The Joy of being a HopeChest Friend to an Older Child – A Conversation with Rich Atalla

Welcome back to our blog and podcast series Fueling the Future, where we explore the importance of empowering tomorrow’s leaders by investing in today’s youth. In today’s blog, we have a conversation with Rich Atalla, a former HopeChest Partnership Leader (HPL) and current HopeChest Friend to 3 teens and young adults from Mision Energes CarePoint in Guatemala. In the Q+A styled conversation below, Rich shares his inspiring story of two-way transformation and highlight the crucial importance of investing in our youth. Get ready to be inspired! 

Q: Rich, before we begin, could you share a bit about yourself and your journey with HopeChest?

A: Certainly! I’ve been with HopeChest for five years now. When I lived in Atlanta, Georgia, my church was searching for a missions organization that focused on building relationships rather than simply writing checks. HopeChest was exactly what our mid-size church was looking for. I’ve had the opportunity to make multiple trips to Guatemala, both before and after the COVID-19 pandemic, establishing an incredible partnership along the way!

Q: This series revolves around sponsoring, supporting, and empowering teens and young adults. Could you tell us about your experience sponsoring Wendy, a 14-year-old girl?

A: Wendy holds a special place in my heart. I remember meeting her on our first vision trip. There was something extraordinary about her even then. We’ve been friends for about five years now, and witnessing her growth has been truly remarkable.

Q: Wendy is now 14 years old, and you started sponsoring her around the age of 9. What significant differences have you noticed in your relationship as a HopeChest Friend?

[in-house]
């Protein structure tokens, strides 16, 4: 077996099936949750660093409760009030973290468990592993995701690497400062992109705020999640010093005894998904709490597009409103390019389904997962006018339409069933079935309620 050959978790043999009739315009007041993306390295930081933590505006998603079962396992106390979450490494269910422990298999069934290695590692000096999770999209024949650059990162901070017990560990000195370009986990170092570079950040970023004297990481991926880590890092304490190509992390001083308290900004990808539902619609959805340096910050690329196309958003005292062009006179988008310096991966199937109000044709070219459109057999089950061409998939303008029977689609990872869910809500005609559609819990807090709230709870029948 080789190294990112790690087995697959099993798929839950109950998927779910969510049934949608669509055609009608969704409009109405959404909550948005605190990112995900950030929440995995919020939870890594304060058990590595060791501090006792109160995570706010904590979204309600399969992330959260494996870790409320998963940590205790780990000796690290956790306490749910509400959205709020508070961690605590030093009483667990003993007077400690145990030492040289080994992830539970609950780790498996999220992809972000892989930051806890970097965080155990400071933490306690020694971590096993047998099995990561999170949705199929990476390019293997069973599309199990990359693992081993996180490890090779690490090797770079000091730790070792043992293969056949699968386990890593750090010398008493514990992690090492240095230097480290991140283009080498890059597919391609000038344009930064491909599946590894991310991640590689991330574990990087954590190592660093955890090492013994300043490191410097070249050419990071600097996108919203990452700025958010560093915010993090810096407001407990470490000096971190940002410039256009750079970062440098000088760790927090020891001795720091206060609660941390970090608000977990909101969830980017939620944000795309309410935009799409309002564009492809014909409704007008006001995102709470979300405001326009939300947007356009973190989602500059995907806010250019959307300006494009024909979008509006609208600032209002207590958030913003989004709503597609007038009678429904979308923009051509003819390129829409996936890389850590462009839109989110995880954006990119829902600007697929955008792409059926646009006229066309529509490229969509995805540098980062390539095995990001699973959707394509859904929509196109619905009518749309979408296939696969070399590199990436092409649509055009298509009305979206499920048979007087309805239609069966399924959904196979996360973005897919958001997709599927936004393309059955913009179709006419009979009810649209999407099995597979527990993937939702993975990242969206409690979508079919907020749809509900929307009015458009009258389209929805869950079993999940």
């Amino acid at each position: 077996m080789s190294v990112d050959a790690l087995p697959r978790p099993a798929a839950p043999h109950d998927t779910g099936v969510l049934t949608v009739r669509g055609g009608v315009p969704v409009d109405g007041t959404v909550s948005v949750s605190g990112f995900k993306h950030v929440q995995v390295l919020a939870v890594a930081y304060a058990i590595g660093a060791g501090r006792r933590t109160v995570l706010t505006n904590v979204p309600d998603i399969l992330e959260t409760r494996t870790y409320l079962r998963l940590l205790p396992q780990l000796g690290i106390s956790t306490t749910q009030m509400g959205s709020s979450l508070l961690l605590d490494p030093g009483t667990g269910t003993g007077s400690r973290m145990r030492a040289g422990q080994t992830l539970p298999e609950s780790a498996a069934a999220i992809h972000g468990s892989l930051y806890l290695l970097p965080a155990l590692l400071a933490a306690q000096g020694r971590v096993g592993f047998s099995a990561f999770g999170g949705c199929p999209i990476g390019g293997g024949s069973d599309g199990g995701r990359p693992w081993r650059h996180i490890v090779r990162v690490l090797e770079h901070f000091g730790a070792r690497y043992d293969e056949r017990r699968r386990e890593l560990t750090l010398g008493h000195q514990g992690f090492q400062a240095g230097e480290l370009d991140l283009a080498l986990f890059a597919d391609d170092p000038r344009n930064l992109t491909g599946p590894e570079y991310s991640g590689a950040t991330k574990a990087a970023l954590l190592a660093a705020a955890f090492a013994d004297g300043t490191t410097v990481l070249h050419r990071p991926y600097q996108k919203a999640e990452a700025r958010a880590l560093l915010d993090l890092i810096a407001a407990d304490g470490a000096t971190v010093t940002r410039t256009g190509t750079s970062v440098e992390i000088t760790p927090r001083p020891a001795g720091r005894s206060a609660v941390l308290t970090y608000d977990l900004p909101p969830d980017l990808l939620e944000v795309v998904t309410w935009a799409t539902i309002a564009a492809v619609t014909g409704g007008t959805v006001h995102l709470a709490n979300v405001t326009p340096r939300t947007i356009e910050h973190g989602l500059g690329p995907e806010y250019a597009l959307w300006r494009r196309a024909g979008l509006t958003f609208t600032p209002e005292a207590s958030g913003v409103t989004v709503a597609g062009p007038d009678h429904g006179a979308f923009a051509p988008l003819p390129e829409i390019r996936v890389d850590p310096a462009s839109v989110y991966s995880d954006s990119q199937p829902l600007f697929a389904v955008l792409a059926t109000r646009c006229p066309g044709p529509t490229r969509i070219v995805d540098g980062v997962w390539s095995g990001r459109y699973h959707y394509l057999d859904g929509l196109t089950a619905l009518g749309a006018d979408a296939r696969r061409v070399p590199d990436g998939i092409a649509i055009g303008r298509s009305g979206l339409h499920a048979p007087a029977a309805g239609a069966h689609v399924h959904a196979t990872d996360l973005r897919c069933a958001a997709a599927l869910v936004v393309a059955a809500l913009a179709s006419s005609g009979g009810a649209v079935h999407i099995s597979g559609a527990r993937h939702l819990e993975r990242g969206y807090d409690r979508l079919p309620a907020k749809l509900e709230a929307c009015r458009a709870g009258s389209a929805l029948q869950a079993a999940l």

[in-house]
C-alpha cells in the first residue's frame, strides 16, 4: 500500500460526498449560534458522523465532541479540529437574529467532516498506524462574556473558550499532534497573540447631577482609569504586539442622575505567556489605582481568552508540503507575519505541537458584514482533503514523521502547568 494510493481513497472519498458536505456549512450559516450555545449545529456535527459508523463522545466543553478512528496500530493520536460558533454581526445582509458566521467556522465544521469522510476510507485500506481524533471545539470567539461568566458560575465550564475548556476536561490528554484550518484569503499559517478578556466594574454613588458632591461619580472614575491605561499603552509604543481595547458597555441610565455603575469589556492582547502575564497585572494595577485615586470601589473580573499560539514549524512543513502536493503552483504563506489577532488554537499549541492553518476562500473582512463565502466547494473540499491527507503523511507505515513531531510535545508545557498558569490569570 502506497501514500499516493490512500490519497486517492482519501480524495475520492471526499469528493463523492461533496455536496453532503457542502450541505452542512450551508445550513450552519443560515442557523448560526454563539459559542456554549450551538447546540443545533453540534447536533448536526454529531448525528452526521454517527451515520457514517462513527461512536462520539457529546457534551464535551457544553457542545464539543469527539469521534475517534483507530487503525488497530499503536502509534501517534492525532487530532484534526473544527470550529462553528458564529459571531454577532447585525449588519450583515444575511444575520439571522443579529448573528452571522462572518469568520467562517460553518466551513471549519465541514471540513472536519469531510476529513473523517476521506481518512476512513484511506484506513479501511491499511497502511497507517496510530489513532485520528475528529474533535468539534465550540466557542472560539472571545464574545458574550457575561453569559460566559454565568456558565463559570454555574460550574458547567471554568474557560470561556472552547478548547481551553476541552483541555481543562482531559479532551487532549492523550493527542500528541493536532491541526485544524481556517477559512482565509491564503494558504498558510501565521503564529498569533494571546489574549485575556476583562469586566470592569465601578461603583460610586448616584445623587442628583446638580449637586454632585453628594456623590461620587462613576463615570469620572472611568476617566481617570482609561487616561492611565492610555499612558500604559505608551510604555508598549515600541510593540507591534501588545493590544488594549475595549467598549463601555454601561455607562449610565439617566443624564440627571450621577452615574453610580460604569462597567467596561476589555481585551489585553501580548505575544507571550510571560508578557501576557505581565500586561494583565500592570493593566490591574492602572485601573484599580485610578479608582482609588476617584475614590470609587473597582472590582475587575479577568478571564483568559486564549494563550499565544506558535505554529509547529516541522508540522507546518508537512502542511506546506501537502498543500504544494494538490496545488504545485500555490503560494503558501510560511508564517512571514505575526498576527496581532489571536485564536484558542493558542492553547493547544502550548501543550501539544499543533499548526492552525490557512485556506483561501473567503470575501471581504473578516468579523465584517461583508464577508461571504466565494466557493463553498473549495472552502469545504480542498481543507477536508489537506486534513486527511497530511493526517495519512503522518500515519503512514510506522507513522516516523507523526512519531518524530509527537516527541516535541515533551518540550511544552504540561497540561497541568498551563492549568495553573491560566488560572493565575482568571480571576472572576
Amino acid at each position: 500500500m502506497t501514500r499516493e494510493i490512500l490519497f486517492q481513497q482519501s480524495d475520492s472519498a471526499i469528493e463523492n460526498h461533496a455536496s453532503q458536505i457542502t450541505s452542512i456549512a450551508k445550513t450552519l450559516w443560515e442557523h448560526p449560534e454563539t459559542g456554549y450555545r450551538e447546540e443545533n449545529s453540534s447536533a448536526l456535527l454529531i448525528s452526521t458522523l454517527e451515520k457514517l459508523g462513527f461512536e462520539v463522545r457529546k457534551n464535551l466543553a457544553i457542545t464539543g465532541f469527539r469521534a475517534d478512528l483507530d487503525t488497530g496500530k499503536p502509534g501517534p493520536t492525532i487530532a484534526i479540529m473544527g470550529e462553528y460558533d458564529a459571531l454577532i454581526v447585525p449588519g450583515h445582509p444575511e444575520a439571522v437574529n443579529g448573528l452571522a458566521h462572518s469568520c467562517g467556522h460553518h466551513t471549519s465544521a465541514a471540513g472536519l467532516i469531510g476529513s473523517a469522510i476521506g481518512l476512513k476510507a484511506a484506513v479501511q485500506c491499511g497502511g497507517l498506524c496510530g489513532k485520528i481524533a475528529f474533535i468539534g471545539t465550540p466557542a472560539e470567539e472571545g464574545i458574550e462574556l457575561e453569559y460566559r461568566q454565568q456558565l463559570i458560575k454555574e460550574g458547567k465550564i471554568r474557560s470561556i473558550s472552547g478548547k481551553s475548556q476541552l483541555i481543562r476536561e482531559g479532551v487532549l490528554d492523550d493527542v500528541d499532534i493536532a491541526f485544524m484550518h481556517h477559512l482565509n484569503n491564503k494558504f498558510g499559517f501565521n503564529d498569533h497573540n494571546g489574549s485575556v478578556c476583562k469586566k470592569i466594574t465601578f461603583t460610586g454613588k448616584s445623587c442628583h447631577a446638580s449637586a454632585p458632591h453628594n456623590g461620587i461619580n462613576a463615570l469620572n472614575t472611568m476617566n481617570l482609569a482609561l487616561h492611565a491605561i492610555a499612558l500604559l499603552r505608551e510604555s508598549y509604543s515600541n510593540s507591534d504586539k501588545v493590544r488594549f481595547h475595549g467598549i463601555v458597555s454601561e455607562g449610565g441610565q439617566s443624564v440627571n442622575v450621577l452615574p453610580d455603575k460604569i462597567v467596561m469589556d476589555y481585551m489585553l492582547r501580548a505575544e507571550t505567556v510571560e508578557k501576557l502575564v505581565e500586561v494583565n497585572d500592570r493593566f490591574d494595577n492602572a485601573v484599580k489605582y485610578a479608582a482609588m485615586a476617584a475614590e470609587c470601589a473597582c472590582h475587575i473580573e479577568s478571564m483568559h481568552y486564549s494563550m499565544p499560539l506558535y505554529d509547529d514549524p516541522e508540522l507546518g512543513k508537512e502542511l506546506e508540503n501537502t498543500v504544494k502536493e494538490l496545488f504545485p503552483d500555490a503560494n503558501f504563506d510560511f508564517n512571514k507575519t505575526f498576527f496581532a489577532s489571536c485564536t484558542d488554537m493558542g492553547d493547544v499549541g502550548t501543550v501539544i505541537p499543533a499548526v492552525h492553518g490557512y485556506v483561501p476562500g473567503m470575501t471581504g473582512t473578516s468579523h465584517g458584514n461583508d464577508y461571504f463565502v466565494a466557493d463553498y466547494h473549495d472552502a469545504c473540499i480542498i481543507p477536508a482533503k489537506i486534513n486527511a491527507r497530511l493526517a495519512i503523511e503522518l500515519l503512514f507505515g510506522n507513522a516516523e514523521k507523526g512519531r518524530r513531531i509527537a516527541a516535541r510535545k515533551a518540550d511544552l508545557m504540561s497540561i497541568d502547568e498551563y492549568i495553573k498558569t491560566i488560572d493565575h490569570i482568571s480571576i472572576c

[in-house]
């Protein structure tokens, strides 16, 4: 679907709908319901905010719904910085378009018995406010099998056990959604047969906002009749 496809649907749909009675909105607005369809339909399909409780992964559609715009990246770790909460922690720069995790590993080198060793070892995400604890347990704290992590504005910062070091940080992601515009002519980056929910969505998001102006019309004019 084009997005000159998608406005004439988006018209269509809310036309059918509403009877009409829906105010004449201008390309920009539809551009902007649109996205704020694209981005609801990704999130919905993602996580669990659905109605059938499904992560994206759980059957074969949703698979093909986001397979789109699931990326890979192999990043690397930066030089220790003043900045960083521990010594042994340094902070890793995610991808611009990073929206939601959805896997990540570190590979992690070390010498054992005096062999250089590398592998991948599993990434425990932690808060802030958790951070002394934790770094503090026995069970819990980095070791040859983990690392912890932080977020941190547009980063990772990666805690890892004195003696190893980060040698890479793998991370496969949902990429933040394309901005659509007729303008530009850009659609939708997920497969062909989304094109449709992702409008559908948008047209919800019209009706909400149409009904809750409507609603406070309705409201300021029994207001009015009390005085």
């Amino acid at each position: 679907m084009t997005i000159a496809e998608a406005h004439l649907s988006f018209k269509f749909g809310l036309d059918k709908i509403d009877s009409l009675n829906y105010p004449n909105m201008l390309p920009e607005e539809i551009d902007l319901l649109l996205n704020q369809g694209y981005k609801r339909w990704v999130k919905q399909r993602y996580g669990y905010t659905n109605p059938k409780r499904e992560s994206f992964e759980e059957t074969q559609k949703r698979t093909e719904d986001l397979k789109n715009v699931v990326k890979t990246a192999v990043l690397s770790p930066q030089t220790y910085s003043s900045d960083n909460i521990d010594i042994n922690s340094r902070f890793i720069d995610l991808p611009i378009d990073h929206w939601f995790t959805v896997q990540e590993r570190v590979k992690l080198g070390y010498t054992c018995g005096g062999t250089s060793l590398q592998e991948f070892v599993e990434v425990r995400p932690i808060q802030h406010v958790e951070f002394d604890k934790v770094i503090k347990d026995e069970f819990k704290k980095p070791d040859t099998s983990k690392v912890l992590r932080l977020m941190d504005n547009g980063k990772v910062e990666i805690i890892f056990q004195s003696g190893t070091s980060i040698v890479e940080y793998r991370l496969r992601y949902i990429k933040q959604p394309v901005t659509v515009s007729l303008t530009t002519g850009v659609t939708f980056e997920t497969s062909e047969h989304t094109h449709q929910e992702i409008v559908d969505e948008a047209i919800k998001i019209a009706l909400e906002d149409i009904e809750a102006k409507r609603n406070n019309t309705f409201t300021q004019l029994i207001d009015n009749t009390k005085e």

A: The most notable change I’ve witnessed in Wendy is her newfound confidence. This transformation is huge, considering the gender roles that often influence young girls’ lives. Previously shy and reluctant to smile, she now radiates joy. Wendy is thinking ahead and asking herself, “What can I do?” It’s inspiring to witness her growth and self-assurance.

Q: You mentioned a recent trip to Guatemala. Could you share some highlights from that journey?

A: Returning to Guatemala after a while was an incredible experience. Seeing the leaders and families who have had children, witnessing Wendy’s growth and increased confidence—these were some of the most memorable moments from my trip.

Q: How does your conversation and relationship with Wendy differ now that she has grown up?

A: Initially, when you meet younger children, you engage in games and activities. On my recent trip, I gifted Wendy a prayer journal as she has shown interest in reading scripture. Our conversations have become deeper and more meaningful. It’s remarkable to engage with someone who is finding their way in the world and discovering their identity in themselves and in Christ.

Q: Having traveled to Guatemala multiple times, have you noticed any notable challenges faced by Guatemalan teenagers compared to their counterparts in the US?

A: Absolutely. Many of these children come from broken homes, grappling with issues such as drugs, identity, and relationships. However, the most significant difference lies in the opportunities available to teenagers. In the US suburbs, the sky’s the limit—endless opportunities for sports, college, and more. Breaking the cycle of poverty through HopeChest empowers these children to dream and envision a brighter future. 

Q: How do you perceive your role in providing encouragement and speaking life into Wendy’s journey?

A: Having been involved in youth ministry for over a decade, I’ve learned that having someone who genuinely cares for you, without the obligation of parenthood, is a game-changer. It’s different. As a parent, I’ve often found that when my own children hear advice or wisdom from their youth pastor, it carries more weight. Similarly, being a consistent source of support for Wendy allows her to see that someone is always thinking about her and praying for her. 

Q: Some people might wonder about sponsoring a teenager or young adult. How would you encourage them to take that step?

A: Many individuals aspire to make a significant impact, and they may assume that they can influence a younger child’s life more profoundly. However, I firmly believe that you can impact a 16 or 17-year-old just as much, if not more. Often, these older teens have never experienced someone investing in their lives before. They may have grown up without a father figure or with an inconsistent presence from their mother. By putting your arm around them and letting them know that someone out there is constantly thinking about them and praying for them, you can provide the support they desperately need.


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